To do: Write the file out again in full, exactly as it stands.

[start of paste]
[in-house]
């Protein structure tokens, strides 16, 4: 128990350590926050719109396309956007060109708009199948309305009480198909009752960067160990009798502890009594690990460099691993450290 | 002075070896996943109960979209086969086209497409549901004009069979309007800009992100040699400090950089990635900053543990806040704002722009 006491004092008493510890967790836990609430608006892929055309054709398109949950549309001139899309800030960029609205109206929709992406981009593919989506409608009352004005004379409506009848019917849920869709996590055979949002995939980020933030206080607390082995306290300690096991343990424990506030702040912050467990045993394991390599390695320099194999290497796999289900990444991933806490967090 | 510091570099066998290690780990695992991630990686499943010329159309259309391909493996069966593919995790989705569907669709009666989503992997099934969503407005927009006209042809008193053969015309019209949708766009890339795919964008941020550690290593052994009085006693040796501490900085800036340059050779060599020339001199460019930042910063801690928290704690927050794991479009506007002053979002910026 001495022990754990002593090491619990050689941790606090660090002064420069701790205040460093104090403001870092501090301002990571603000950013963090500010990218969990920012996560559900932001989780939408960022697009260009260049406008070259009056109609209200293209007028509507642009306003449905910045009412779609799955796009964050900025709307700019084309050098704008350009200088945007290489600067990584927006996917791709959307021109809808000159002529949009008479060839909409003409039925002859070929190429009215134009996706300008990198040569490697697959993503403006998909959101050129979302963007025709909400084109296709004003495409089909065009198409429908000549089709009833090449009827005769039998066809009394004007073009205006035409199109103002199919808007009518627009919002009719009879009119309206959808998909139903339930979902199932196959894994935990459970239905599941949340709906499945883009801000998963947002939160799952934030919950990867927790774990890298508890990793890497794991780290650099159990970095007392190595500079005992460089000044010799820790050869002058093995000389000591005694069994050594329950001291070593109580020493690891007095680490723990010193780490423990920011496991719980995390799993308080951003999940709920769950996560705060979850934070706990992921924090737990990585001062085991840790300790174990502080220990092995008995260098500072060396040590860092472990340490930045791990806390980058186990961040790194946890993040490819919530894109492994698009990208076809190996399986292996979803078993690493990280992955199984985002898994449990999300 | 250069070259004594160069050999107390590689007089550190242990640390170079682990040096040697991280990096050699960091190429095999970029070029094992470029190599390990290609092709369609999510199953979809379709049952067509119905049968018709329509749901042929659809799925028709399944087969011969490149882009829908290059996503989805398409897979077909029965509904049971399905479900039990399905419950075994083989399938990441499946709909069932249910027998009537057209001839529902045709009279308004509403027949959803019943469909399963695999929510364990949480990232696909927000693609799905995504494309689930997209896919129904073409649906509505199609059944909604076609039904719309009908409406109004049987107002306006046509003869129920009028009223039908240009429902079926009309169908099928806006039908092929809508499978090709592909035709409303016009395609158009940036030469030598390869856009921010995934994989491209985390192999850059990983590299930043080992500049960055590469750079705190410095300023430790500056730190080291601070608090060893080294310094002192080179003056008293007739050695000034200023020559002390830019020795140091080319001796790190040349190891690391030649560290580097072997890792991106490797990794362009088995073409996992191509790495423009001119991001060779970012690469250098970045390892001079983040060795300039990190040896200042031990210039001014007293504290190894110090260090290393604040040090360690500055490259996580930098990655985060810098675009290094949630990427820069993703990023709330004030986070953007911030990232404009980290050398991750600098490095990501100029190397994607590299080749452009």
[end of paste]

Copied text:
[in-house]
């Protein structure tokens, strides 16, 4: 128990350590926050719109396309956007060109708009199948309305009480198909009752960067160990009798502890009594690990460099691993450290 | 002075070896996943109960979209086969086209497409549901004009069979309007800009992100040699400090950089990635900053543990806040704002722009 006491004092008493510890967790836990609430608006892929055309054709398109949950549309001139899309800030960029609205109206929709992406981009593919989506409608009352004005004379409506009848019917849920869709996590055979949002995939980020933030206080607390082995306290300690096991343990424990506030702040912050467990045993394991390599390695320099194999290497796999289900990444991933806490967090 | 510091570099066998290690780990695992991630990686499943010329159309259309391909493996069966593919995790989705569907669709009666989503992997099934969503407005927009006209042809008193053969015309019209949708766009890339795919964008941020550690290593052994009085006693040796501490900085800036340059050779060599020339001199460019930042910063801690928290704690927050794991479009506007002053979002910026 001495022990754990002593090491619990050689941790606090660090002064420069701790205040460093104090403001870092501090301002990571603000950013963090500010990218969990920012996560559900932001989780939408960022697009260009260049406008070259009056109609209200293209007028509507642009306003449905910045009412779609799955796009964050900025709307700019084309050098704008350009200088945007290489600067990584927006996917791709959307021109809808000159002529949009008479060839909409003409039925002859070929190429009215134009996706300008990198040569490697697959993503403006998909959101050129979302963007025709909400084109296709004003495409089909065009198409429908000549089709009833090449009827005769039998066809009394004007073009205006035409199109103002199919808007009518627009919002009719009879009119309206959808998909139903339930979902199932196959894994935990459970239905599941949340709906499945883009801000998963947002939160799952934030919950990867927790774990890298508890990793890497794991780290650099159990970095007392190595500079005992460089000044010799820790050869002058093995000389000591005694069994050594329950001291070593109580020493690891007095680490723990010193780490423990920011496991719980995390799993308080951003999940709920769950996560705060979850934070706990992921924090737990990585001062085991840790300790174990502080220990092995008995260098500072060396040590860092472990340490930045791990806390980058186990961040790194946890993040490819919530894109492994698009990208076809190996399986292996979803078993690493990280992955199984985002898994449990999300 | 250069070259004594160069050999107390590689007089550190242990640390170079682990040096040697991280990096050699960091190429095999970029070029094992470029190599390990290609092709369609999510199953979809379709049952067509119905049968018709329509749901042929659809799925028709399944087969011969490149882009829908290059996503989805398409897979077909029965509904049971399905479900039990399905419950075994083989399938990441499946709909069932249910027998009537057209001839529902045709009279308004509403027949959803019943469909399963695999929510364990949480990232696909927000693609799905995504494309689930997209896919129904073409649906509505199609059944909604076609039904719309009908409406109004049987107002306006046509003869129920009028009223039908240009429902079926009309169908099928806006039908092929809508499978090709592909035709409303016009395609158009940036030469030598390869856009921010995934994989491209985390192999850059990983590299930043080992500049960055590469750079705190410095300023430790500056730190080291601070608090060893080294310094002192080179003056008293007739050695000034200023020559002390830019020795140091080319001796790190040349190891690391030649560290580097072997890792991106490797990794362009088995073409996992191509790495423009001119991001060779970012690469250098970045390892001079983040060795300039990190040896200042031990210039001014007293504290190894110090260090290393604040040090360690500055490259996580930098990655985060810098675009290094949630990427820069993703990023709330004030986070953007911030990232404009980290050398991750600098490095990501100029190397994607590299080749452009």